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Personal finance educator Kelley Keehn on the value of books

By Kobo • April 07, 2021Author Interviews

Kelley Keehn is the author of Talk Money To Me, which she just revised to include information on the impact of the pandemic on personal finances

She spoke with us about the books that she draws inspiration and comfort from

What are you reading?

I always have a few books on the go. I just finished Untamed by Glennon Doyle which inspired me to set an intention for more adventure in 2021 even in the midst of the pandemic. I’m nearly done Atomic Habits by James Clear because my discipline working from home has been haphazard at best. And I’ve been working on finishing Can’t Hurt Me for nearly a year now. David Goggins is a legend and hero of mine. But his personal story is heartbreaking and has taken some time to work through. Can’t imagine what it was like for him to live through.

Have you been reading more or less during COVID? What about your book-buying?

Absolutely more! In times of distress or uncertainty, I always turn to books. If I need advice or guidance on any subject, there’s always a book to provide comfort, solace or inspiration.

I’ve certainly bought more online than in person recently. But in between lockdowns, I still hit bookstores as often as possible. I know it sounds strange; but books call out to me. I love being around them!

Talk Money To Me is so frank and approachable in its tone. Are there writers you took inspiration from to get complex (and sometimes emotional!) concepts across?

That’s so kind of you to say! I have studied many writers. The ones I drew inspiration from while writing TMTM include Neil Pasricha and Malcom Gladwell – I must have watched Gladwell’s Master Class a dozen times!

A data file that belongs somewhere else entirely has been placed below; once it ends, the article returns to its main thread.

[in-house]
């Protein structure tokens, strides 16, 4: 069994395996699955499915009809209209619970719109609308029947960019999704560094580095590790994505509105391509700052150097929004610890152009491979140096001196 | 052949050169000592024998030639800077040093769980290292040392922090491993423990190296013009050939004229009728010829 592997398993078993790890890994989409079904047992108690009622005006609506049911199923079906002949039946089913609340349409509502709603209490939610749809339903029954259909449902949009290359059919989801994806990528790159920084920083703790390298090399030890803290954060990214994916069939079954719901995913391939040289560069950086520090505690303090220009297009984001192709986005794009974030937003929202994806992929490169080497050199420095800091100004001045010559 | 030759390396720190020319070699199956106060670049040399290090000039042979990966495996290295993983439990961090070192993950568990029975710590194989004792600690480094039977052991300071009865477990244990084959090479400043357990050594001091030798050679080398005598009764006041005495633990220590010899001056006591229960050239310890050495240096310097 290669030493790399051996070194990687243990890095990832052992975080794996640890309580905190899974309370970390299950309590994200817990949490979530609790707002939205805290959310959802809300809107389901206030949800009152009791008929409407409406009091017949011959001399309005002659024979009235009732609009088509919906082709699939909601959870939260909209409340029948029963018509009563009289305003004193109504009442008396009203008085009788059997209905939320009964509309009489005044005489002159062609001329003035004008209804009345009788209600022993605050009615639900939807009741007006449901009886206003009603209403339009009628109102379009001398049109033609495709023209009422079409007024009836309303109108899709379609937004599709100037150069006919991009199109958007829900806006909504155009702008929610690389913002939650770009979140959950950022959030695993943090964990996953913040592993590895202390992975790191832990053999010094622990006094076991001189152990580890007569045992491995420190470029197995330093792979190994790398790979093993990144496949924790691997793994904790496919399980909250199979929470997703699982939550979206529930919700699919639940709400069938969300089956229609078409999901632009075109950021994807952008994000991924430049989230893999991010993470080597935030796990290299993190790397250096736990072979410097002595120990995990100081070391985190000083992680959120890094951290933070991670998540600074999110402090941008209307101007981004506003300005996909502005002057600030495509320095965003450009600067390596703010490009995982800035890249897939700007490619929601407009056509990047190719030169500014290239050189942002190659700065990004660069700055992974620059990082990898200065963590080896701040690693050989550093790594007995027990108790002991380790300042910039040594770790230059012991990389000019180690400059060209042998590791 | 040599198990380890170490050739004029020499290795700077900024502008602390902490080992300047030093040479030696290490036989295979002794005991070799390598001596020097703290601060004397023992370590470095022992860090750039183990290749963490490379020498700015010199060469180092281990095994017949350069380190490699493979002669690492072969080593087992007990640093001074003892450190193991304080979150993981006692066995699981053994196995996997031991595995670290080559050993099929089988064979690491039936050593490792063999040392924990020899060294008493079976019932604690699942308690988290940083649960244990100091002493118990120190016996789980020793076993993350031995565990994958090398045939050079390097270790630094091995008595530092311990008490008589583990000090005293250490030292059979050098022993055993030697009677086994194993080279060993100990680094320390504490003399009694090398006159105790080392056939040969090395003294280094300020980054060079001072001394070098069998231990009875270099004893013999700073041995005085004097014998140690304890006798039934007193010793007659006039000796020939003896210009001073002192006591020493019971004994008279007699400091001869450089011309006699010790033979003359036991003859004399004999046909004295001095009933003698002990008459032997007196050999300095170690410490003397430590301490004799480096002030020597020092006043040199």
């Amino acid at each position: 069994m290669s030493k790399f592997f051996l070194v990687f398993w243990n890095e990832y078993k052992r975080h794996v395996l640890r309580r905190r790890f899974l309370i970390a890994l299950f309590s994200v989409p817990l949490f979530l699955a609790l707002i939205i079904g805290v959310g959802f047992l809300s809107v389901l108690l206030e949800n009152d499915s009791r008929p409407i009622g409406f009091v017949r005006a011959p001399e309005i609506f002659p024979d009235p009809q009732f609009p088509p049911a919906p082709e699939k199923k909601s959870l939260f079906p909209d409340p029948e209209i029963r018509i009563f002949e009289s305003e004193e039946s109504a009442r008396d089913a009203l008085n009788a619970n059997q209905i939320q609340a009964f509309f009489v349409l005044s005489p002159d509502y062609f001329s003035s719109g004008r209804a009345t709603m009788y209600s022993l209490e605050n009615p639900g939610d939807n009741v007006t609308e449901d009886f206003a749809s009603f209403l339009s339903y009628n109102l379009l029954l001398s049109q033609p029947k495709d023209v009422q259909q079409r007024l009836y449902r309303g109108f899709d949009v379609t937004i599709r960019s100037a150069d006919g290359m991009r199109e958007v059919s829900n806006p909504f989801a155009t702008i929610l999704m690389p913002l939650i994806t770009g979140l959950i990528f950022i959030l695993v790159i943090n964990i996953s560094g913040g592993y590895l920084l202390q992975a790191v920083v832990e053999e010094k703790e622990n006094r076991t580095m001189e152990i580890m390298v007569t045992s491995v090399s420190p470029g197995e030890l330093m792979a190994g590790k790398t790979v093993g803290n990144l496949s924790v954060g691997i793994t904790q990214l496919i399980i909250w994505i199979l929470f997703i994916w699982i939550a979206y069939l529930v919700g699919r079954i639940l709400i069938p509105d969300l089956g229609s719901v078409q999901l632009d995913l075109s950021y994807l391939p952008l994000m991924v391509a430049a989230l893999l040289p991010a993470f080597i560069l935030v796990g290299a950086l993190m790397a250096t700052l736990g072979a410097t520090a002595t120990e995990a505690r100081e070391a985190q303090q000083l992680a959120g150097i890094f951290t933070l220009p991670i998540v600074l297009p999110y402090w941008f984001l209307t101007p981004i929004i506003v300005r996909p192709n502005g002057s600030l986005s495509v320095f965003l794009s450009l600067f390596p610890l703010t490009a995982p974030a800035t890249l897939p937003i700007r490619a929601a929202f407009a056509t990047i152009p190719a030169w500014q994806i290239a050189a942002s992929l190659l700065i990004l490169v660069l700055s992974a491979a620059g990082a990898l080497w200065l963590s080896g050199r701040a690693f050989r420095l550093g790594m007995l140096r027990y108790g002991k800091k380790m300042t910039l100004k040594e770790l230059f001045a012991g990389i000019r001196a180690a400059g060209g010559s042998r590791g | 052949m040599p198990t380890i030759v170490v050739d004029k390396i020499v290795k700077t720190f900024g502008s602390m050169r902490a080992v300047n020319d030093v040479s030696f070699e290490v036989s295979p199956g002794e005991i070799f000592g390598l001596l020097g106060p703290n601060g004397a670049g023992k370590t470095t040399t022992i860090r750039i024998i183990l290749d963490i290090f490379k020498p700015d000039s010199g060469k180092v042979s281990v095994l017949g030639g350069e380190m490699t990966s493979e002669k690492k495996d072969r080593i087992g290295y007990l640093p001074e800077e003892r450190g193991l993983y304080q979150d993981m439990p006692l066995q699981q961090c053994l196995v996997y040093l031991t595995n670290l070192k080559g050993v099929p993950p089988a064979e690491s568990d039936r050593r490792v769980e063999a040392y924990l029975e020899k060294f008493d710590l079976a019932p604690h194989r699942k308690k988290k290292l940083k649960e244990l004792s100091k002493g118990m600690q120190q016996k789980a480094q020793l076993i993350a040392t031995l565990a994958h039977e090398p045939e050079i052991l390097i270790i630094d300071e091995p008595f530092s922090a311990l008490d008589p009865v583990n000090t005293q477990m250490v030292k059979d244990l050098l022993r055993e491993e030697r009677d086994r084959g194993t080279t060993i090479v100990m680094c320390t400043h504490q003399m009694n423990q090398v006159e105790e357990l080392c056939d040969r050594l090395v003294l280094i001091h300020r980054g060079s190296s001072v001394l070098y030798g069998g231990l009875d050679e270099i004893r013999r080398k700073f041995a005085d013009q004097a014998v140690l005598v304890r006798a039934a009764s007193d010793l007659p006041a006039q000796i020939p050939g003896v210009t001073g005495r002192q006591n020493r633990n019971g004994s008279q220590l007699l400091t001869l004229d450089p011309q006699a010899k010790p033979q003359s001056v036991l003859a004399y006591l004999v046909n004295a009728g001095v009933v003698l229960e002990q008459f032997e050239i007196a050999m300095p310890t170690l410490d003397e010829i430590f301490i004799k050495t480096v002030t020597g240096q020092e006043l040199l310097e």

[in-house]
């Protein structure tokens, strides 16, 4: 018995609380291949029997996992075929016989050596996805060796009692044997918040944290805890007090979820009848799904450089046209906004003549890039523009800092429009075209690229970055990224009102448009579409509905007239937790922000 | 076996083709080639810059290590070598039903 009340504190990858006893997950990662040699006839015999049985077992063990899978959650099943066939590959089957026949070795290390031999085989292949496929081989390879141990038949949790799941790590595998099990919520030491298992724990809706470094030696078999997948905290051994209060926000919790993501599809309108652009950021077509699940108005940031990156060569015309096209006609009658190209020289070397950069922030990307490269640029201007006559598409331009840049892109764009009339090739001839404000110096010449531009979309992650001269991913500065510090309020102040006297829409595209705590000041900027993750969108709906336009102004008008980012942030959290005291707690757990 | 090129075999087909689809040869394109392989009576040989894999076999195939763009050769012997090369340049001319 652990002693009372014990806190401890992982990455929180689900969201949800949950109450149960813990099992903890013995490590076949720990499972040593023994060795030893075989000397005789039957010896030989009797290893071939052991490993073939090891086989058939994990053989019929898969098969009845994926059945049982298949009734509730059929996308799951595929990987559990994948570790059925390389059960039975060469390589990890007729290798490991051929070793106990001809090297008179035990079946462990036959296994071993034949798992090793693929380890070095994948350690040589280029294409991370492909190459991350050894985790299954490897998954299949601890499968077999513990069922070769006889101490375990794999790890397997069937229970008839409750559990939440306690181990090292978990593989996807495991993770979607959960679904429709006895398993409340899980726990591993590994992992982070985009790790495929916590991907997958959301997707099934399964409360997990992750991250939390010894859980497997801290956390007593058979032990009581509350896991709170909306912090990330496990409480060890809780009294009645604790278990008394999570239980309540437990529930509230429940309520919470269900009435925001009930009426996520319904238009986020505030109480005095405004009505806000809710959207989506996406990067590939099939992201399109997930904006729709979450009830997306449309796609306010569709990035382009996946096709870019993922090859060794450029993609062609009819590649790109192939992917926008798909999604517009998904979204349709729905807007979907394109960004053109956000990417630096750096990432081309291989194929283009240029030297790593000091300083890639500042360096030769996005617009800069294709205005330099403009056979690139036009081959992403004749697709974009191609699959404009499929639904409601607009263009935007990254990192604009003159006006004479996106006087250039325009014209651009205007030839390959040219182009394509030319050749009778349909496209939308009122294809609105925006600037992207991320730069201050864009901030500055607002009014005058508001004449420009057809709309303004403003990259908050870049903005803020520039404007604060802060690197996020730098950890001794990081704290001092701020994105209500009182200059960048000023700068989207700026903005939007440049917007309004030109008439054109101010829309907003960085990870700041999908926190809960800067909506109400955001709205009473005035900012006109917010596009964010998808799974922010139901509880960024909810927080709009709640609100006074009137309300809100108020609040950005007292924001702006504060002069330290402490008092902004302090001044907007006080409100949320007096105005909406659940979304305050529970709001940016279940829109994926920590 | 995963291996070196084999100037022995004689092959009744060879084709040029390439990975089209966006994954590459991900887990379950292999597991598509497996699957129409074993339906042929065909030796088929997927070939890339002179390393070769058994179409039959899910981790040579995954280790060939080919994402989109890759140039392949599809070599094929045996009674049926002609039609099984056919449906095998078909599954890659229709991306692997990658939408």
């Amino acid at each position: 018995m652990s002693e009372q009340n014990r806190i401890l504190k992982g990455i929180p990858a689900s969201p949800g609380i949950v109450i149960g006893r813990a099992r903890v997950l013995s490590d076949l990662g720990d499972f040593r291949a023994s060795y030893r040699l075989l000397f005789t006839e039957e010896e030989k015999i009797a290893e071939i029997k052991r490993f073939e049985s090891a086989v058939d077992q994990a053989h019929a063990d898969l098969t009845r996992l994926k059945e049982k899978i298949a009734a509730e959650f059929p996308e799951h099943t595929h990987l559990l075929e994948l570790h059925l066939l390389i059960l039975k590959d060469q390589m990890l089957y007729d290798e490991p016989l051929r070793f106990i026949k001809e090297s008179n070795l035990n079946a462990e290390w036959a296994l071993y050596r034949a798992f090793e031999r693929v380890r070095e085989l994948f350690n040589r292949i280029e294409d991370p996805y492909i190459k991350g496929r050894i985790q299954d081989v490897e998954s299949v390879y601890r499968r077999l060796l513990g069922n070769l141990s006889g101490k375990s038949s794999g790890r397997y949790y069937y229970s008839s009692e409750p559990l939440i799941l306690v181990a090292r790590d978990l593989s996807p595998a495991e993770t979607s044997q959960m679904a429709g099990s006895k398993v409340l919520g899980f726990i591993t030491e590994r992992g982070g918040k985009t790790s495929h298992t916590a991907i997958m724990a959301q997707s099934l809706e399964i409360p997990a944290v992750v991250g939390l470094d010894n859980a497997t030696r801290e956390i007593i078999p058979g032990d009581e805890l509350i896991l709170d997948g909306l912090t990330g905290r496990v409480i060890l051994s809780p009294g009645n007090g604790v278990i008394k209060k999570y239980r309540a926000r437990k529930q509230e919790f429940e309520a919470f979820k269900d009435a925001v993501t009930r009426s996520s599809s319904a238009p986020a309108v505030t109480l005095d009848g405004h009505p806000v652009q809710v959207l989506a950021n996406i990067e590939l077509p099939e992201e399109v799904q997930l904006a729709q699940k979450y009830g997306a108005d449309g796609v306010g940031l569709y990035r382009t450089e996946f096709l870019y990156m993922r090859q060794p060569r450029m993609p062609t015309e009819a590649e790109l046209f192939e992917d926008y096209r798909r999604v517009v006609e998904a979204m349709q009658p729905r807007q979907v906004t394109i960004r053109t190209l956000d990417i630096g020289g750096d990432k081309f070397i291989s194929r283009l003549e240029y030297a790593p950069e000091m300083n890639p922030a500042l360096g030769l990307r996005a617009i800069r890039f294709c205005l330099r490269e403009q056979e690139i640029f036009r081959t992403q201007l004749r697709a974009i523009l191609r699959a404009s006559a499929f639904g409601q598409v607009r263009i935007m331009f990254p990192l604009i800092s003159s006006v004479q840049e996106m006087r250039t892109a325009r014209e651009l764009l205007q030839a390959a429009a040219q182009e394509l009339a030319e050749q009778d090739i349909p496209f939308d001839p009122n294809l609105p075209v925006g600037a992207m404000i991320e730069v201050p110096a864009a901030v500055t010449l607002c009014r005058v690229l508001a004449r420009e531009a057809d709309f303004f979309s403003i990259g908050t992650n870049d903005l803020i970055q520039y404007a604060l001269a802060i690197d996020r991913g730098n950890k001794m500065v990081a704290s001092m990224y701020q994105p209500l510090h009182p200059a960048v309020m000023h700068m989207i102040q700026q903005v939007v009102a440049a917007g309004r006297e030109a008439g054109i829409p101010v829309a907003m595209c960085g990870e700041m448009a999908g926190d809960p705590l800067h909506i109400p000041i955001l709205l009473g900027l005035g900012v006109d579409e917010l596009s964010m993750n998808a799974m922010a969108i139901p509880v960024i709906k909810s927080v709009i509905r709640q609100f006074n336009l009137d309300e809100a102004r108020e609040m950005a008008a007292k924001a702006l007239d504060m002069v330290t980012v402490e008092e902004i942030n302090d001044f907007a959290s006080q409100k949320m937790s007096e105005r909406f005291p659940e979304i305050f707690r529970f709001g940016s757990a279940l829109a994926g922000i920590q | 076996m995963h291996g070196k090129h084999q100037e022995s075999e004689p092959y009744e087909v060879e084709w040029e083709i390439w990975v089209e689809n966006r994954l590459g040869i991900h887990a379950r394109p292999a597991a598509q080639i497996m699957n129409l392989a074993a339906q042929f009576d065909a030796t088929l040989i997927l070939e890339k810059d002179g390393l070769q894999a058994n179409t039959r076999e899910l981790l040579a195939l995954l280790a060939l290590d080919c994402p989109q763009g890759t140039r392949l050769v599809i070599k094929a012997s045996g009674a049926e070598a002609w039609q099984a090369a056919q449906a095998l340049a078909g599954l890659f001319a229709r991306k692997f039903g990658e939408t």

You updated Talk Money To Me to help people feel good about money, even during tough times like the pandemic of the last 12 months. What’s a book you turn to for comfort, in times tough and not-so-tough?

There are two. The first is Relentless by Tim Grover (which I’ve read or listened to nearly forty times over the past ten years) and Man’s Search for Meaning. The first reminds me to toughen up when I need to and the second reminds me that even the most horrific circumstances can be changed by how we perceive them.

We might be shooting ourselves in the foot by asking this, but do you have any advice for people who just can’t stop buying books?

Nope! I can’t think of any investment more worthy. But, if you’re breaking the bank, consider less costly ebooks over traditional books, book exchange programs and of course, getting them for free at the library. ◼

Talk Money to Me by Kelley Keehn

No matter your age, salary, social or relationship status, money is an important part of your life. Yet, somehow, talking about your money situation is hard. Why is it that you know more about what goes on in your friend’s bedroom than with their bank account? Do you know if your parents have a will or if they’ll leave a legacy? How many of your colleagues are still paying off student debt but are jet-setting around the globe on multiple credit cards?

With her unique blend of empathy and no-nonsense candor, Kelley takes you through the basics of personal finance with relatable anecdotes that expose the most common money pitfalls—and how to avoid them—so you can make financial decisions that are right for you.

View Book

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